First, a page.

The Celeb Impact on Infertility
CHARLOTTE, N.C. - Being a mom wasn't something Mint Hill resident Katherine Farriott-Smith always dreamed about. She says, "I didn't have time for kids," until she met her husband. At age 36, she decided it was time to start their family. She says, "We tried and tried and tried."
Age wasn't on Farriott-Smith's side. In your early 20s, doctors say most couples have a 1 in 12 chance of infertility. Between 25 - 35, 1 in 8, and in your late 30s or 40s, 1 in 4.
But that reality can be overshadowed by high profile pregnancies: celebrities who may, inadvertently, lead other women to believe it's easy to get pregnant later in life. "I think they have to recognize that they're not seeing the whole story, that people have a right to keep their personal business private and they need to go and ask questions. They can't assume anything about their fertility," says Reproductive Endocrinology Associates of Charlotte (REACH) Dr. Nancy Teaff.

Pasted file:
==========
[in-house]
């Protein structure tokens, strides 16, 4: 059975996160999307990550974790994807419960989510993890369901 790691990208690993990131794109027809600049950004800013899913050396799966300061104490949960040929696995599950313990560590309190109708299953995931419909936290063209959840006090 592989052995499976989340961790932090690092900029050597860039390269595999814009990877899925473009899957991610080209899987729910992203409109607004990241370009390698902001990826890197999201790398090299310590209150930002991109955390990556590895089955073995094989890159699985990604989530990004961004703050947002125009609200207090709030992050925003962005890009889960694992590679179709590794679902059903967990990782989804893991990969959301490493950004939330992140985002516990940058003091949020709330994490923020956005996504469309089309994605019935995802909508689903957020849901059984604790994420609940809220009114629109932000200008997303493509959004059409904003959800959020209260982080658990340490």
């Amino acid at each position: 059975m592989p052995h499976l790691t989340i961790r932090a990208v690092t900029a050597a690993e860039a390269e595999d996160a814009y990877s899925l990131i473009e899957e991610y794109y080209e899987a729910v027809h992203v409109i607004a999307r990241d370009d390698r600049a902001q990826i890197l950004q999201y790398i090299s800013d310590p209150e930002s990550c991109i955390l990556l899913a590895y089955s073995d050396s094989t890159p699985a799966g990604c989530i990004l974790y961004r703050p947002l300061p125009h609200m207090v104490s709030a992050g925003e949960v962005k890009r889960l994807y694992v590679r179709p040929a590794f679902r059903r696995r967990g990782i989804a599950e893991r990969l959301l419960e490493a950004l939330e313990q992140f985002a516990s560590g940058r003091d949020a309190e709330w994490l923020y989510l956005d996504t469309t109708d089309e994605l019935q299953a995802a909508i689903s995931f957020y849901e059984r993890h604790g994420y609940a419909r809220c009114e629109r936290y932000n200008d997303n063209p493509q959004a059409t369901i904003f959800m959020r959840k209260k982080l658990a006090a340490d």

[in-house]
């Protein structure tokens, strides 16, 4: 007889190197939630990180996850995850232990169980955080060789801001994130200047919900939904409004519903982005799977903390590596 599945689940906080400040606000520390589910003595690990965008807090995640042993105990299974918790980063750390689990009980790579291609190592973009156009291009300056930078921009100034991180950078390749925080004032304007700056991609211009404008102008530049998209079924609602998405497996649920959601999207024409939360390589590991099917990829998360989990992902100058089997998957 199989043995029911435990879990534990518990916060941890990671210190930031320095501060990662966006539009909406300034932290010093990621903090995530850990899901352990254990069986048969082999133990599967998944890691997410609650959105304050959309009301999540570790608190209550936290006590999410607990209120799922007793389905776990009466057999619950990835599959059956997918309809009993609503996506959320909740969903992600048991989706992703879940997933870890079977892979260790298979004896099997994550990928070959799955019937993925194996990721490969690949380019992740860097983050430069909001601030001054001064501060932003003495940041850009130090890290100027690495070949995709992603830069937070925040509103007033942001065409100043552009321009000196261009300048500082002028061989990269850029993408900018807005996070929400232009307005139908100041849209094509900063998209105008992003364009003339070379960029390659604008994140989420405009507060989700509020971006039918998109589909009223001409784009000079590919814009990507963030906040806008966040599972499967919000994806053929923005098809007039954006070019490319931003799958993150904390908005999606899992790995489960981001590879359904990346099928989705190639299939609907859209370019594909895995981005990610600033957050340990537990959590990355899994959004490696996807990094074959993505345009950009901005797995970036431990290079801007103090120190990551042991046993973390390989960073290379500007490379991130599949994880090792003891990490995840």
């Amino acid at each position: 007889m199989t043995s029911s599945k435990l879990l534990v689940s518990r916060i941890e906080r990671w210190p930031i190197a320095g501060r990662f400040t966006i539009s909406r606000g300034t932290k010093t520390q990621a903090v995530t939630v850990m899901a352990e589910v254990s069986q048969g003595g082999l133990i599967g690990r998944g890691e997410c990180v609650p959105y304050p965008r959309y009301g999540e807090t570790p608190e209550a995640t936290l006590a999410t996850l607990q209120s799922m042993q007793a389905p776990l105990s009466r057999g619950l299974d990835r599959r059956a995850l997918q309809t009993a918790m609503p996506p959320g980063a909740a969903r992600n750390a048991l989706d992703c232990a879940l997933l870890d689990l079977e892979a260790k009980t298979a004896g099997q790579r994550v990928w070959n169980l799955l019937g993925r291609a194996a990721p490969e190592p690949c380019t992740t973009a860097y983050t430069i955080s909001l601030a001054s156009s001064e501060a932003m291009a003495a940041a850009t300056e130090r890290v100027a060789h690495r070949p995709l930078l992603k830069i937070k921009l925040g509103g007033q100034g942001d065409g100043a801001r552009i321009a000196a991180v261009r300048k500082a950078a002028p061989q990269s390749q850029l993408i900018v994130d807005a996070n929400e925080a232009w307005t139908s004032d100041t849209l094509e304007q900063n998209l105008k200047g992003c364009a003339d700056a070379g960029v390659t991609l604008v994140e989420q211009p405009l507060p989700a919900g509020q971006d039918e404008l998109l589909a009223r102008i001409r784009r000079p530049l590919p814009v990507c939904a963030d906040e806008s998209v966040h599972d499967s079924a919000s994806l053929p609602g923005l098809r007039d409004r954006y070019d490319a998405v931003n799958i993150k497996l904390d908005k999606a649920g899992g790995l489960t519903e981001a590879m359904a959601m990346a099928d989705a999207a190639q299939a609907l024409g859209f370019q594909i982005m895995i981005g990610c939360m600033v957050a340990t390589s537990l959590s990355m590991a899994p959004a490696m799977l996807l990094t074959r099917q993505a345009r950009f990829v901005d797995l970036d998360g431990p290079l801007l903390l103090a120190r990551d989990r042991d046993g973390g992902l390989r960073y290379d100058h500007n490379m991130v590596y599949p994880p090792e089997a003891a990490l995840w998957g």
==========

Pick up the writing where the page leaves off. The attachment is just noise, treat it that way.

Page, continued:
She says scientifically, pregnancy is unlikely after the age of 43. But that reality hasn't sunken in for some Charlotte women. "I would say every doctor in this practice sees, every week, 1 or 2 women above the age of 40 who just kind of come in and think, I'm ready to have my baby now," says Teaff.
Farriott-Smith says seeing media coverage of older pregnant celebs was discouraging as she battled for her own baby, but in the end, "It was very invasive, it's not easy, but it's so worth it," she says.
This is National Infertility Awareness Week. For more information, go to http://www.resolve.org/about/fast-facts-about-fertility.html, http://www.asrm.org/ or http://www.theafa.org/